Everyone is talking about Barnes and Noble CEO James Daunt’s keynote address to the Independent Book Publishers Association annual event recently. This important talk offered a lot of insight into crucial changes at the brick-and-mortar locations (especially as to how the company is bouncing back from a global pandemic), from mundane changes like new furniture to major overhauls of how books are even shelved.
One major change that previously generated some buzz–the power of individual stores to make decisions on stocking their shelves–was clarified, though, and it stands to be a game changer for anyone who can get in with the stores at the local level.
It’s not just that individual locations will have the ability to order some books or set up a display. Daunt actually clarified that all book buying and stocking decisions will be made at the store level, and that publishers will no longer be buying shelf space under their co-op advertising model. That is a huge shift from how B&N–and other chain bookstores–operated in the past; this shift not only provides more opportunity for stocking of books from diverse voices, it offers a much-needed opportunity boost for indie publishers and small press publishers, as well as self-published authors.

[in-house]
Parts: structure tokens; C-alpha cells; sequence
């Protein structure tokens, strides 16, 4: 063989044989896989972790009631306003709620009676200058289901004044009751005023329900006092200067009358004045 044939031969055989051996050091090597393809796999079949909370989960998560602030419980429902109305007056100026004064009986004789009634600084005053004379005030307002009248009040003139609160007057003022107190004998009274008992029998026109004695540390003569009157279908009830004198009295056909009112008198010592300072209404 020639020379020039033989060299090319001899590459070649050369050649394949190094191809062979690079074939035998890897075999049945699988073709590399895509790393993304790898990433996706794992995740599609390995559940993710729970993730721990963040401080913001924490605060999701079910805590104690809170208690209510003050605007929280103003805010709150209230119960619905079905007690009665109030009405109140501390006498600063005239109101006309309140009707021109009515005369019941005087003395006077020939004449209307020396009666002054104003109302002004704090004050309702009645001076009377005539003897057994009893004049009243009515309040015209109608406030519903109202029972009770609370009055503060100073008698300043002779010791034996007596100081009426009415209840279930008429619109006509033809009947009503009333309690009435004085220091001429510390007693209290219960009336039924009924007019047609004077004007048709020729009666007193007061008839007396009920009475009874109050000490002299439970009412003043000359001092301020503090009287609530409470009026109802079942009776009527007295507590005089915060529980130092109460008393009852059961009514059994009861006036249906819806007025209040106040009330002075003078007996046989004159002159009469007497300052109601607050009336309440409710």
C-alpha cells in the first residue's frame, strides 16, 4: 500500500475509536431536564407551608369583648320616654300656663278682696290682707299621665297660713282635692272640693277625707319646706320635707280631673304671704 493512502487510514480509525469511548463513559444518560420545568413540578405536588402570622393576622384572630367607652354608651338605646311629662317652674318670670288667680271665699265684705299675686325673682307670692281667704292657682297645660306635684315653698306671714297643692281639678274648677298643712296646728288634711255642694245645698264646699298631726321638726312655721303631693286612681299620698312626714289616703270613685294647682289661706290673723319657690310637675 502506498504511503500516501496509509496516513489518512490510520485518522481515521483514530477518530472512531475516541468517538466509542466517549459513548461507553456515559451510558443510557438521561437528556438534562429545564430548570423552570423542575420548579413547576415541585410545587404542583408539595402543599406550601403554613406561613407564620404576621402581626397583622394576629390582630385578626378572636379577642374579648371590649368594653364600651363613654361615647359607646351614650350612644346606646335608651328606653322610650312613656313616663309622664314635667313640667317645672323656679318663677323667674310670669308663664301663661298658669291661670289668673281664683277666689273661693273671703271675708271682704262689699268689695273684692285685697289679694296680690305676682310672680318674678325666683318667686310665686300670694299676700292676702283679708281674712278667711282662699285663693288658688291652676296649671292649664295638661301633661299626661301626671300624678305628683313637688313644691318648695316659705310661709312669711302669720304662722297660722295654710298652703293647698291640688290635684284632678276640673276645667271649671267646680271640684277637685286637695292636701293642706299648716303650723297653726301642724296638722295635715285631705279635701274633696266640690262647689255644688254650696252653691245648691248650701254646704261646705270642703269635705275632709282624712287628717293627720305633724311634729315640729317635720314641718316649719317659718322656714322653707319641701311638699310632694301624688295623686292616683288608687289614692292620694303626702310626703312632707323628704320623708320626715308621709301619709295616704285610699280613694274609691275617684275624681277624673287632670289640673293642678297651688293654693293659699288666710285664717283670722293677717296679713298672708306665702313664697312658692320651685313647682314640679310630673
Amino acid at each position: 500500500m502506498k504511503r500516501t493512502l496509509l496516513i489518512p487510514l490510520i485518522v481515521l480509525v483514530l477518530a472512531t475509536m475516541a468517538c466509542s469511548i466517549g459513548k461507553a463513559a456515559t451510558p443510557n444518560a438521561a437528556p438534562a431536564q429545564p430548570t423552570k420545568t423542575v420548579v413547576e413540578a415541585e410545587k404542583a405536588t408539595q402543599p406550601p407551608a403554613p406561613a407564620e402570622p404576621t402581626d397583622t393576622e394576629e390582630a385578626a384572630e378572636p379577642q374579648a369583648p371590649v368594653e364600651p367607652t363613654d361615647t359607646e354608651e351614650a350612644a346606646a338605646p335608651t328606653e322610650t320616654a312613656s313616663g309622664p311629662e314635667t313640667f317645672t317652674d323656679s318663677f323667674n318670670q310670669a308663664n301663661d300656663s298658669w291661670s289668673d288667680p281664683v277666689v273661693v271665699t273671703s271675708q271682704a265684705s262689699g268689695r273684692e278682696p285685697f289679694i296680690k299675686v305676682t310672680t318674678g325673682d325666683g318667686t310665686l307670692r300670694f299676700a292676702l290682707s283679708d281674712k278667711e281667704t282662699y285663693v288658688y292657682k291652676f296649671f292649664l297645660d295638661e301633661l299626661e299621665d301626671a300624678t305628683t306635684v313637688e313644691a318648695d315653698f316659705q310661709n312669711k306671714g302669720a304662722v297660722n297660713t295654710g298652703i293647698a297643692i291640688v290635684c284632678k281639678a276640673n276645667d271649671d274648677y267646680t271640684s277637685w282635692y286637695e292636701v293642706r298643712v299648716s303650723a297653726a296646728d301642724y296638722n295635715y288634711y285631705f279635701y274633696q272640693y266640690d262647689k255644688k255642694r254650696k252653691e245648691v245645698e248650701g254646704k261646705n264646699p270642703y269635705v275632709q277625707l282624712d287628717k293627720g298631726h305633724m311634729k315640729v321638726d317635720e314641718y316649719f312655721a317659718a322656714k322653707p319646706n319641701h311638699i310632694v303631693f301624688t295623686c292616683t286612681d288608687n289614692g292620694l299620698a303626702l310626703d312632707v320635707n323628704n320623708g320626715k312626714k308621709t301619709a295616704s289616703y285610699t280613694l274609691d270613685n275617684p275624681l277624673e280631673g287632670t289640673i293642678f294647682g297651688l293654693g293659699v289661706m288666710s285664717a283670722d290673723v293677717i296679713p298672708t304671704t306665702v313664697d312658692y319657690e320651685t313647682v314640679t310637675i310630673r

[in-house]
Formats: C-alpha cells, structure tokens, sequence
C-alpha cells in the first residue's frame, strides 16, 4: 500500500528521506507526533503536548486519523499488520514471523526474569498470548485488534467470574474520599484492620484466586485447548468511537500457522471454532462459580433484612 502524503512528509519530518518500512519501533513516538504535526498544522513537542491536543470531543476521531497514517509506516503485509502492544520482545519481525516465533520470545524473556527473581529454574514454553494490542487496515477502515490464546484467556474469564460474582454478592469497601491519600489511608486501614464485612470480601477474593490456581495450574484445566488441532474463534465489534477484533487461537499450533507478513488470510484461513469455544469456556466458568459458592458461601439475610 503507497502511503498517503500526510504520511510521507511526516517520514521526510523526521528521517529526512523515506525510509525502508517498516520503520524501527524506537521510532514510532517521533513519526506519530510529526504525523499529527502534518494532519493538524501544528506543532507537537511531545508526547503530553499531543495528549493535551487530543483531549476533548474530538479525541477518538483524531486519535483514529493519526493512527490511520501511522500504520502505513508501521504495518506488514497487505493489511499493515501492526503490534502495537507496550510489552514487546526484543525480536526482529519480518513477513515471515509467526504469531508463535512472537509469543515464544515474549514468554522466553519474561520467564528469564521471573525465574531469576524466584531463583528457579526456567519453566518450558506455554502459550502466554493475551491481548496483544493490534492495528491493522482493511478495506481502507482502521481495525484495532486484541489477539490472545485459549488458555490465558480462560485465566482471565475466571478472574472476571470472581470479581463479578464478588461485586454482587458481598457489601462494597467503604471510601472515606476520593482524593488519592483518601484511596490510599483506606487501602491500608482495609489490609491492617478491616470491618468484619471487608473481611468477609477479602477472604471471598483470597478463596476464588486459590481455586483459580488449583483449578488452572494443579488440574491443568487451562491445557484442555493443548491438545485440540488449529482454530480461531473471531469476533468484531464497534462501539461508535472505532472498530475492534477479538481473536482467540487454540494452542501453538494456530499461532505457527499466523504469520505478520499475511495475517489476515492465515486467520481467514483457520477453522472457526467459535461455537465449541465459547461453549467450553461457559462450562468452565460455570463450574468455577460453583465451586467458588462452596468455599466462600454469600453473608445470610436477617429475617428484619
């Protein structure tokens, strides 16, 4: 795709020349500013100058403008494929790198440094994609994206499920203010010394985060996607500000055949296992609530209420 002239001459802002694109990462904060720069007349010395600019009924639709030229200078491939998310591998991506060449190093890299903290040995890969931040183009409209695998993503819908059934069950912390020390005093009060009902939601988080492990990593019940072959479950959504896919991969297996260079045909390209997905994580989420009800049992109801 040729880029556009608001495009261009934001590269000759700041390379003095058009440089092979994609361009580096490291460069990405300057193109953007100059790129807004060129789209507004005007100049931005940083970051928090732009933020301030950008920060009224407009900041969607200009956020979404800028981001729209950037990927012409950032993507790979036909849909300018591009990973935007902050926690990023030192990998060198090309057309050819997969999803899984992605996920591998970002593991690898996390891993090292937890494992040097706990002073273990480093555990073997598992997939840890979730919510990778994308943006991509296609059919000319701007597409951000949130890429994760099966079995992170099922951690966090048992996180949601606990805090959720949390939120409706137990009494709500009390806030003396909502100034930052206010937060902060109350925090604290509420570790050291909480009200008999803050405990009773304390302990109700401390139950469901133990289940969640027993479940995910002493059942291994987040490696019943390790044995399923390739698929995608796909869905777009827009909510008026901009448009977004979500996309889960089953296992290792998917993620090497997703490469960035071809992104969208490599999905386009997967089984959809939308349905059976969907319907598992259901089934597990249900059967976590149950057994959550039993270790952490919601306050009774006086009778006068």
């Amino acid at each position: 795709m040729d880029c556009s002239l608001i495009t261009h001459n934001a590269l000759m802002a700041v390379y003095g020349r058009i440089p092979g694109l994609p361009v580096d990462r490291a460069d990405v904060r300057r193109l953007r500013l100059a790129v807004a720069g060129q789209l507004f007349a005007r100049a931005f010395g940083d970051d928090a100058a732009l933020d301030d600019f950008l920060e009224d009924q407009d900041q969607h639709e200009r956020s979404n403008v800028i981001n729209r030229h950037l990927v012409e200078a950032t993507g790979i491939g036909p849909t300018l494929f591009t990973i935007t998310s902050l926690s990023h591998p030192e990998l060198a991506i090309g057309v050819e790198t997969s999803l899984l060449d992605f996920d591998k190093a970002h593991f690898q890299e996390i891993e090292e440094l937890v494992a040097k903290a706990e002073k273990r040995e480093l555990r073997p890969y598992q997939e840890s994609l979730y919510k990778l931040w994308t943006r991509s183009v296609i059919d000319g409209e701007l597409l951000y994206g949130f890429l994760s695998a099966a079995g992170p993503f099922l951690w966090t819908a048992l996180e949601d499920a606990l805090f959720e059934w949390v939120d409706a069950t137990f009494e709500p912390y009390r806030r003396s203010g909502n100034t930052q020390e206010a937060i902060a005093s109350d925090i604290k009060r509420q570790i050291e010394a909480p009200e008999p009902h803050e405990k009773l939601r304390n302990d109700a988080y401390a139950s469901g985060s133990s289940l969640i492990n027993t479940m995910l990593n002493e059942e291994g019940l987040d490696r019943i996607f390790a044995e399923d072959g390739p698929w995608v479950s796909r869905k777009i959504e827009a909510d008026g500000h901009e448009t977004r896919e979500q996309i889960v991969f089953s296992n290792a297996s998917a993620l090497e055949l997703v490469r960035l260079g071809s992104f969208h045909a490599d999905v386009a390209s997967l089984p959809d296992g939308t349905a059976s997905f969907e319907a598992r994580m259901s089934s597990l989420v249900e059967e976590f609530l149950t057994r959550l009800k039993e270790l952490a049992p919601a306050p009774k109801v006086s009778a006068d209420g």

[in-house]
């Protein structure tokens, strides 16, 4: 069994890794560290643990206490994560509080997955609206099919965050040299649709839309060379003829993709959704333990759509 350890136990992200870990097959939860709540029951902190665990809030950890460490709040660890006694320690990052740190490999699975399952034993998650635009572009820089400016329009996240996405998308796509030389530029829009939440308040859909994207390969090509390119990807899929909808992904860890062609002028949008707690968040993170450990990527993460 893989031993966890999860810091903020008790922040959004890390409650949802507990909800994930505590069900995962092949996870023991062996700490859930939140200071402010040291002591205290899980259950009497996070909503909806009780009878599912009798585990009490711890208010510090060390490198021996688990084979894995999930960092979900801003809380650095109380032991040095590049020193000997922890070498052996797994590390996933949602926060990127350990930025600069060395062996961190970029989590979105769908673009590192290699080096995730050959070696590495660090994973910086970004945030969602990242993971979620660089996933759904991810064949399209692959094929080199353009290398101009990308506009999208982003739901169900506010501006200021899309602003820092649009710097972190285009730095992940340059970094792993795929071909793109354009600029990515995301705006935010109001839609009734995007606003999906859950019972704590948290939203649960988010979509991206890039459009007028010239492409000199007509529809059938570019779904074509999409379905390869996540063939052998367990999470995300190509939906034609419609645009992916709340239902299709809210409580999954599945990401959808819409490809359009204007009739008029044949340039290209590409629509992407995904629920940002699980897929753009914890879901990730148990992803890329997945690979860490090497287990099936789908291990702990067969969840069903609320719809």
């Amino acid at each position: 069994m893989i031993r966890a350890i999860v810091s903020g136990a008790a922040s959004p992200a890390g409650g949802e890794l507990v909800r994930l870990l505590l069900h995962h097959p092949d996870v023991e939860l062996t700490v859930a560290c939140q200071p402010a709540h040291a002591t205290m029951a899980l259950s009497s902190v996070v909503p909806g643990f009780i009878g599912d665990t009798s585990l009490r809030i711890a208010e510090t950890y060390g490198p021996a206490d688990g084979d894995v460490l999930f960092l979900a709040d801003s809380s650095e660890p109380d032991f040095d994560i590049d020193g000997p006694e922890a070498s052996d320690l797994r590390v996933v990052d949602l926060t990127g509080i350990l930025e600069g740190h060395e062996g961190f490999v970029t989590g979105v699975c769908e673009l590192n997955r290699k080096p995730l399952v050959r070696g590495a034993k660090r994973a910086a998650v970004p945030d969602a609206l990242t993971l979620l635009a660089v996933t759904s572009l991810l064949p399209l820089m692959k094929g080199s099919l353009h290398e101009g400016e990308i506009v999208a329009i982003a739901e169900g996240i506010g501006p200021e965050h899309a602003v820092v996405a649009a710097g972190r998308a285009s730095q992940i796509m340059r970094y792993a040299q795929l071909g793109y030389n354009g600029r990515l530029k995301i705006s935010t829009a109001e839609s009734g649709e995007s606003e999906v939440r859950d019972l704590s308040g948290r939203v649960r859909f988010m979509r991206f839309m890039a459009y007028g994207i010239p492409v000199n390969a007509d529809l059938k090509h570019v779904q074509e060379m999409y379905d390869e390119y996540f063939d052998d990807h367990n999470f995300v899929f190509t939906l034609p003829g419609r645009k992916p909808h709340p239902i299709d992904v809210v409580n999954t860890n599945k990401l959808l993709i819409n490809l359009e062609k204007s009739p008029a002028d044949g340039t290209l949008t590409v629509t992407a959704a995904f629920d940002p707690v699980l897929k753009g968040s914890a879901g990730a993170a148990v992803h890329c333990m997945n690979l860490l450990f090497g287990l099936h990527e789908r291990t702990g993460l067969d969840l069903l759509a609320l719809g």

“It’s so smart of Barnes and Noble to position themselves as less of a big retailer and more as an indie bookstore,” said Miral Sattar of LearnSelfPublishingFast.com and author of the Self-Pub and Book Marketing newsletter. “There are lots of ways to get your print books into physical Barnes and Noble stores, but I always tell indie authors to distribute through IngramSpark for the print book distribution. In general, bookstores are more amenable to ordering copies from places that aren’t competitors (like Amazon or Barnes and Noble).
“So if you want to get your physical book into a Barnes and Noble, distribute your paperback and hardback through IngramSpark, reach out to your local Barnes and Noble, make sure your book meets the Barnes and Noble requirements, and send your book to the small press department.”
The onus is still on those smaller players to forge relationships with local B&N branches, but it’s at least a foot in the door. Now, though, that door won’t be wedged firmly shut by massive advertising campaigns and shelf space contracts from the Big Five.